The calculation of L1/L0 for each observation is tedious, but it can be shown mathematically that comparing L1/L0 to A and B for each observation is equivalent to comparing with h2+sk and -h1+sk respectively, where

In a plot of dk (cumulative number of non-conformities) versus k (observation) dk = -h1+sk and dk = h2+sk represent parallel lines, namely the "accept" and "reject" boundary lines. The test can be carried out by simply plotting dk versus k for each observation and continuing to sample until either the accept or the reject boundary is crossed and a decision is made. In practice, now-a-days, one can get the values calculated by using software and produce a table or a chart quite easily. Theoretically once the cumulative number of non-conformities falls in any one the two regions it can never change its direction and therefore it stays in that region irrespective of the number of additional non-conformities. For more details on sequential sampling one can consult Wald and McWilliams [15, 18].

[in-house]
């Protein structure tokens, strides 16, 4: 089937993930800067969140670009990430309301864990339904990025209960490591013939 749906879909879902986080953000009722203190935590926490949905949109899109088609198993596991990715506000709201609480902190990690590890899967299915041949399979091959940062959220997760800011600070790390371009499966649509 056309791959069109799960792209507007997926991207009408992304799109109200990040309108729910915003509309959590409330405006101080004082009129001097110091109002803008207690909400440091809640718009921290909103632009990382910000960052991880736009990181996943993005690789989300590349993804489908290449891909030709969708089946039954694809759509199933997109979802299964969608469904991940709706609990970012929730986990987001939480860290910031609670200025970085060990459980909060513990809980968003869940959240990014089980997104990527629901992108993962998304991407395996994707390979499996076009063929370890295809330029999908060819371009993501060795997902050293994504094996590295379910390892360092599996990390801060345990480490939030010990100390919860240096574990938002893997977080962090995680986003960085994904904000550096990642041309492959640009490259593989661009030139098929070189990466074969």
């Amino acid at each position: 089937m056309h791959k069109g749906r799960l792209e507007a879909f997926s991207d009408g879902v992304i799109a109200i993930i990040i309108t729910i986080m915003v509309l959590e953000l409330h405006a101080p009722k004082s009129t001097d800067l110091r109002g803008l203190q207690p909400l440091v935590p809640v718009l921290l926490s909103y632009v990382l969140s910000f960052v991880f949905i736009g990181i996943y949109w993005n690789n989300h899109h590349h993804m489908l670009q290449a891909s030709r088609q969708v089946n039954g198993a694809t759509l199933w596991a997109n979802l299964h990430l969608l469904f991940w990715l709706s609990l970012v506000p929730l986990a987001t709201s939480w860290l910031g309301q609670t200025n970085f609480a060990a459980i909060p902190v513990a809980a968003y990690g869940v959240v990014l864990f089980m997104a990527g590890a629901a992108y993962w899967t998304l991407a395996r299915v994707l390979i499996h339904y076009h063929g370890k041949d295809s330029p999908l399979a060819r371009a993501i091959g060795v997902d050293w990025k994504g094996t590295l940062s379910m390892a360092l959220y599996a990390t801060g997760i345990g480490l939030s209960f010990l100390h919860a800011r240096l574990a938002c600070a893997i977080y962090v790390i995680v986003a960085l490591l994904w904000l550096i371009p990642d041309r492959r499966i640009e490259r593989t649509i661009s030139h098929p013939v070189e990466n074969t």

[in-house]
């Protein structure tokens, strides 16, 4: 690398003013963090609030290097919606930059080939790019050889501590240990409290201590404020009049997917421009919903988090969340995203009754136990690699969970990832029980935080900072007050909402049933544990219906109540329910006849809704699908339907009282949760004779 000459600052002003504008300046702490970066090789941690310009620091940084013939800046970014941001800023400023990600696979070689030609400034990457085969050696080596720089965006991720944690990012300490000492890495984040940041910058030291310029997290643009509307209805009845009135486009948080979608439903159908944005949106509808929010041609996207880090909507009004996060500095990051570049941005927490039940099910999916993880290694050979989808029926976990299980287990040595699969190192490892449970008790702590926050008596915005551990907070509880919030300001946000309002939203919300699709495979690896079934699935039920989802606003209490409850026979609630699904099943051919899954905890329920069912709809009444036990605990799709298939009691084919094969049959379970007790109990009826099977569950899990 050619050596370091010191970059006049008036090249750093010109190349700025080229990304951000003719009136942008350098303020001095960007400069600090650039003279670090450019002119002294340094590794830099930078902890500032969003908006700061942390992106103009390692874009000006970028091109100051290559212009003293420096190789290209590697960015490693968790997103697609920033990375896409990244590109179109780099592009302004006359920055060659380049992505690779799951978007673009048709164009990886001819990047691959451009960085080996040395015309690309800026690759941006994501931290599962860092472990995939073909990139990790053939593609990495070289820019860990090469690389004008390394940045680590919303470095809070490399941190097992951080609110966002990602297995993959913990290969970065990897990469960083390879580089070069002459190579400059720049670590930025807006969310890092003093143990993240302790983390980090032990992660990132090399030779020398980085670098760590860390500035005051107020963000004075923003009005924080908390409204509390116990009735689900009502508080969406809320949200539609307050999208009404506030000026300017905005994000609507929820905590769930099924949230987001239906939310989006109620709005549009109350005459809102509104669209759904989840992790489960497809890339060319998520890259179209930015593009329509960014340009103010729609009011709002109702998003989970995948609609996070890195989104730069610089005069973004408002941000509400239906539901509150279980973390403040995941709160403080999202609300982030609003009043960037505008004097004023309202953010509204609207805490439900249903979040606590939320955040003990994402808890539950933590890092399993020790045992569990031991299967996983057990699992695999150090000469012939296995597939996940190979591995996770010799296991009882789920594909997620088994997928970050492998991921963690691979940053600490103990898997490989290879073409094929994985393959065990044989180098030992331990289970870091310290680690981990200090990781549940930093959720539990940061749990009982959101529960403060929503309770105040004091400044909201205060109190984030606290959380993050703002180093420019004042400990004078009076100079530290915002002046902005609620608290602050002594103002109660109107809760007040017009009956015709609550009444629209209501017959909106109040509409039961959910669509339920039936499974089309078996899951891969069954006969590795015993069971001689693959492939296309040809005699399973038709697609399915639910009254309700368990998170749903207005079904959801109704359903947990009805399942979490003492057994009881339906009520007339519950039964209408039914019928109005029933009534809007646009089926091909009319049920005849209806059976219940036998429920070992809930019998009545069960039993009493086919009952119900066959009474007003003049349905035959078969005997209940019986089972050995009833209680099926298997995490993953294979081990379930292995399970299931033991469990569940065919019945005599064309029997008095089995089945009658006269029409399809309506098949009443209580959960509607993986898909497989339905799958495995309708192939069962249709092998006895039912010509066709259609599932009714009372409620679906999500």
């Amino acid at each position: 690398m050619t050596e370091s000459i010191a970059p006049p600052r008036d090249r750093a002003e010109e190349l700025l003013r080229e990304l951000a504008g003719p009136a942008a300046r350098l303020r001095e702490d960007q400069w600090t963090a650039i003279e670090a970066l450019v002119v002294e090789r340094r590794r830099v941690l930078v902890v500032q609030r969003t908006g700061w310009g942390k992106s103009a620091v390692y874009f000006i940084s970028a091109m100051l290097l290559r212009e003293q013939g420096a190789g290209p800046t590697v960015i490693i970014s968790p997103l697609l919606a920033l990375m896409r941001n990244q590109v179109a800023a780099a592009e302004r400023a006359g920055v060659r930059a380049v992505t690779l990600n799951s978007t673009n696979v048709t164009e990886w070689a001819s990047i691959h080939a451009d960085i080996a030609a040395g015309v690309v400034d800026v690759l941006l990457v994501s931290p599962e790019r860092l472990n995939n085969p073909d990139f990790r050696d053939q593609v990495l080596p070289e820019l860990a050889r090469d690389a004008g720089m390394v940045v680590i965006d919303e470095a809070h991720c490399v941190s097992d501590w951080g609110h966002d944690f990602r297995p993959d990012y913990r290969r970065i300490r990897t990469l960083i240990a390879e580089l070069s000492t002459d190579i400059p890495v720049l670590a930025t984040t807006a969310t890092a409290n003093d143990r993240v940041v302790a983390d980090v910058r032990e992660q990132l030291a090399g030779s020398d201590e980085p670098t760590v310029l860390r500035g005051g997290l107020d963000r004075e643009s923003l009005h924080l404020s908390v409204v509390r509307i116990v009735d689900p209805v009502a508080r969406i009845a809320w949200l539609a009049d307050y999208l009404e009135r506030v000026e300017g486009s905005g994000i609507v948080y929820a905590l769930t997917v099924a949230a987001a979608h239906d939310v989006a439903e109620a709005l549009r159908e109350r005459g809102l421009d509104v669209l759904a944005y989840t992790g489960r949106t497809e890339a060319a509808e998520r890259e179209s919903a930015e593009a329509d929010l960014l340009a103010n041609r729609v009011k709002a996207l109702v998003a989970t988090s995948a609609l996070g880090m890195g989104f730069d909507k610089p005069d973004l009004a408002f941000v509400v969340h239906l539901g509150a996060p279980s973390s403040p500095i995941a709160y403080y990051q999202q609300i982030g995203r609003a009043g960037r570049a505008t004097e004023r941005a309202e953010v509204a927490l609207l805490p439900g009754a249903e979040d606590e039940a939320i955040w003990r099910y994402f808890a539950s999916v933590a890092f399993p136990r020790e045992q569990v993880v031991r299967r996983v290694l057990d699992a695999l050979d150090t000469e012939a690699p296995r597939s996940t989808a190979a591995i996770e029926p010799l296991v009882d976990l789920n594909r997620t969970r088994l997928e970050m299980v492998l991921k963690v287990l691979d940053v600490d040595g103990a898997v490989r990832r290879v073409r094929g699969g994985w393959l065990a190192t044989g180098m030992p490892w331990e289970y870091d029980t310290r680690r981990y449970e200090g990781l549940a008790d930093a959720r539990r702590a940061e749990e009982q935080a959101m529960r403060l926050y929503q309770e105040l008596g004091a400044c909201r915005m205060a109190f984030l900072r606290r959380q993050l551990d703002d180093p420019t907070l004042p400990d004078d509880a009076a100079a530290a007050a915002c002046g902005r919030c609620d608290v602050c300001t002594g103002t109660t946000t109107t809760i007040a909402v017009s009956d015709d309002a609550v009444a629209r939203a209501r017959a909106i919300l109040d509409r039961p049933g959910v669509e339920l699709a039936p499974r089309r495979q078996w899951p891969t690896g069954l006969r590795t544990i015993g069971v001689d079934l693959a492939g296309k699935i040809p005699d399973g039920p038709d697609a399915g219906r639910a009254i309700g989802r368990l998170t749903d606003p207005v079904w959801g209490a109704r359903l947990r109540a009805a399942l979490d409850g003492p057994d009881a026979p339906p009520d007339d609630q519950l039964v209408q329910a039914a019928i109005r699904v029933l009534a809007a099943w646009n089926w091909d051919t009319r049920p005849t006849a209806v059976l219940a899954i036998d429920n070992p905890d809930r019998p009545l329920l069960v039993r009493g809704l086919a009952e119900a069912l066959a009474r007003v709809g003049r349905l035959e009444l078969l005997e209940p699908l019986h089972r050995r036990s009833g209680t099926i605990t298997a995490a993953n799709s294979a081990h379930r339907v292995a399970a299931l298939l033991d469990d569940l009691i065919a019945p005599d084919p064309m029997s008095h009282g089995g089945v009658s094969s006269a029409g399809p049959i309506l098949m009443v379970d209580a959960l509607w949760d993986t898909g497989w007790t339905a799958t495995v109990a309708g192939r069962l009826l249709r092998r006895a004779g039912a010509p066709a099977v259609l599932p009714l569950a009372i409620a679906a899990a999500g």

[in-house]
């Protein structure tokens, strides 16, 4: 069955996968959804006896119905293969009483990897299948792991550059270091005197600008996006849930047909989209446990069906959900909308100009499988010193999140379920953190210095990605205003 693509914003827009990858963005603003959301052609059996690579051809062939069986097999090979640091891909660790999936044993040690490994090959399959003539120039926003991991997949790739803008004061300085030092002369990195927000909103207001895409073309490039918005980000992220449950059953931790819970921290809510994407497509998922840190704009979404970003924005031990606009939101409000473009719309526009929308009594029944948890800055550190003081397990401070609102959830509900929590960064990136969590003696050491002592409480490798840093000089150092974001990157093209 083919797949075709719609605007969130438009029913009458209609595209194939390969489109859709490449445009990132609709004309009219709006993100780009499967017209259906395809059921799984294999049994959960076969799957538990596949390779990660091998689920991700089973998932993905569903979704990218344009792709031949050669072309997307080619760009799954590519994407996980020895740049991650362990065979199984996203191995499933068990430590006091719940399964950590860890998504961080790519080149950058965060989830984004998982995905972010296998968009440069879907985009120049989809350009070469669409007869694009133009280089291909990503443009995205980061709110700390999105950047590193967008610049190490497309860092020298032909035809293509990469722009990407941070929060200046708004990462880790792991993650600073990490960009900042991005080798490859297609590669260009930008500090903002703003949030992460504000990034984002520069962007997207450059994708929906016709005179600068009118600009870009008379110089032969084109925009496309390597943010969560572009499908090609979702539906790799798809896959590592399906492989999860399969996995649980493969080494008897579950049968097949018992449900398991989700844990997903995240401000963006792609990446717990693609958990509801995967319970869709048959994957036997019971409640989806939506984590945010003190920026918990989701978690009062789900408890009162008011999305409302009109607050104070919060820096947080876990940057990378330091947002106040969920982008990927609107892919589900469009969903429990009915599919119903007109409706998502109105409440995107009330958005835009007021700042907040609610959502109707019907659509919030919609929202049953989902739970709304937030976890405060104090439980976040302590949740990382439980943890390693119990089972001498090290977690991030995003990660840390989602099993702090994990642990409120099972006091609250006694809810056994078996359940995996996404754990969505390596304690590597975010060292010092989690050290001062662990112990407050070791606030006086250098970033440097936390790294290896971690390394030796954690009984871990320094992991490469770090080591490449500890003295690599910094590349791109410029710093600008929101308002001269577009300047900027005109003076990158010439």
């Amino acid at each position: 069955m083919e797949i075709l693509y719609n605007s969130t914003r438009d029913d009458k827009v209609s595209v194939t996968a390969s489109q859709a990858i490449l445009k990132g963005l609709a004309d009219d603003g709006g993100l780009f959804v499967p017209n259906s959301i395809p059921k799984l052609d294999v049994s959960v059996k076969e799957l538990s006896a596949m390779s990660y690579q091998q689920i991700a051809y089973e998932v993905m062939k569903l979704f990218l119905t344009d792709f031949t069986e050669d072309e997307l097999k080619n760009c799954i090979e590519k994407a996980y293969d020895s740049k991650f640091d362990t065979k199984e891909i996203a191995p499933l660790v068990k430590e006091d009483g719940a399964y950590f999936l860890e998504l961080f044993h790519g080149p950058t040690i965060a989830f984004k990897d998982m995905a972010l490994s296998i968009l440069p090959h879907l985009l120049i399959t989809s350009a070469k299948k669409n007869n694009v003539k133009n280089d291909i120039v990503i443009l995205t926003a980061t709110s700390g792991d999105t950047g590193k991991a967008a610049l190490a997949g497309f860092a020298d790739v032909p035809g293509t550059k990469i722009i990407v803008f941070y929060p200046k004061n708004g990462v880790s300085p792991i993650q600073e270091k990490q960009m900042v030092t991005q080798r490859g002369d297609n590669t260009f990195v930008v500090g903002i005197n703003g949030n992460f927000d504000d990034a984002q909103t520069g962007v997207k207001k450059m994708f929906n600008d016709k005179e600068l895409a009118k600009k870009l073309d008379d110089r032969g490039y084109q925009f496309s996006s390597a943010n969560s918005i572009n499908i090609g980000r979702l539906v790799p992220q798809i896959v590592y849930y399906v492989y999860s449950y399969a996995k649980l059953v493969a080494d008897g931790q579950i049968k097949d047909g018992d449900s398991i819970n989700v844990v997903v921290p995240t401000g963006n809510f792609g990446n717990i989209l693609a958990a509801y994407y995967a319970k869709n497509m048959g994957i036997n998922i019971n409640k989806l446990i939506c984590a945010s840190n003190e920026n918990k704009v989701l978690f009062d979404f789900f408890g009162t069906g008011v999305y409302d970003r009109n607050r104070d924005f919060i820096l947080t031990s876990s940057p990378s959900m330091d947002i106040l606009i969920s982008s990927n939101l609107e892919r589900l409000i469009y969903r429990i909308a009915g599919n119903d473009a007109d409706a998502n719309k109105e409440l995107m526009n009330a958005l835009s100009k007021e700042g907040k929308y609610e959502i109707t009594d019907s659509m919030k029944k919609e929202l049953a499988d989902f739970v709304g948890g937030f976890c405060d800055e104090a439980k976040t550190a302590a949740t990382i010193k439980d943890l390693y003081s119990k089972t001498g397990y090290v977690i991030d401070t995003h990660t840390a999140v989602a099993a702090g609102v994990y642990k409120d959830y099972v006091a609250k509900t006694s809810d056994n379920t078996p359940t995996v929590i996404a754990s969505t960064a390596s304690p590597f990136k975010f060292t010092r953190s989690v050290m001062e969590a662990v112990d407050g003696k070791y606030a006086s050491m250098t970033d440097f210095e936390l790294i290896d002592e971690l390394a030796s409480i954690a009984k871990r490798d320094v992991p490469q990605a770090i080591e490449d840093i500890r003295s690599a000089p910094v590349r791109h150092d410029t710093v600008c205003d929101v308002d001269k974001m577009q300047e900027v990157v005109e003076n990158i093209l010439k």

In our case the equivalent of non-conformities analogous to quality of industrial product was the number of patients from quintiles other than the lowest two quintiles. We performed the assessment at three levels of utilization by the non-poor: a) 20% as the lower limit and 40% as the upper limit (equivalent to 80% and 60% in terms of poor); b) 40% as the lower limit and 60% as the upper limit (equivalent to 60% and 40% in terms of poor); and c) 60% as the lower limit and 80% as the higher limit (equivalent to 40% and 20% in terms of poor). The calculation was done by using SISA software [19]. For instance, if we take the upper and lower boundaries of the poor patients based on 40% as lower threshold and 60% as upper threshold, it would mean if the proportion of poor attendees is more than 60% of the patients then the facility would be considered as serving the poor adequately. On the other hand, if the proportion of poor is less than 40% then the facility would be considered as inadequately serving the poor. If the proportion lies in between 40% to 60% then no decision about the adequacy/inadequacy of the facility in serving the poor could be made. This paper presents only the findings for the upper and lower thresholds for poor attendees at 60% and 40% respectively.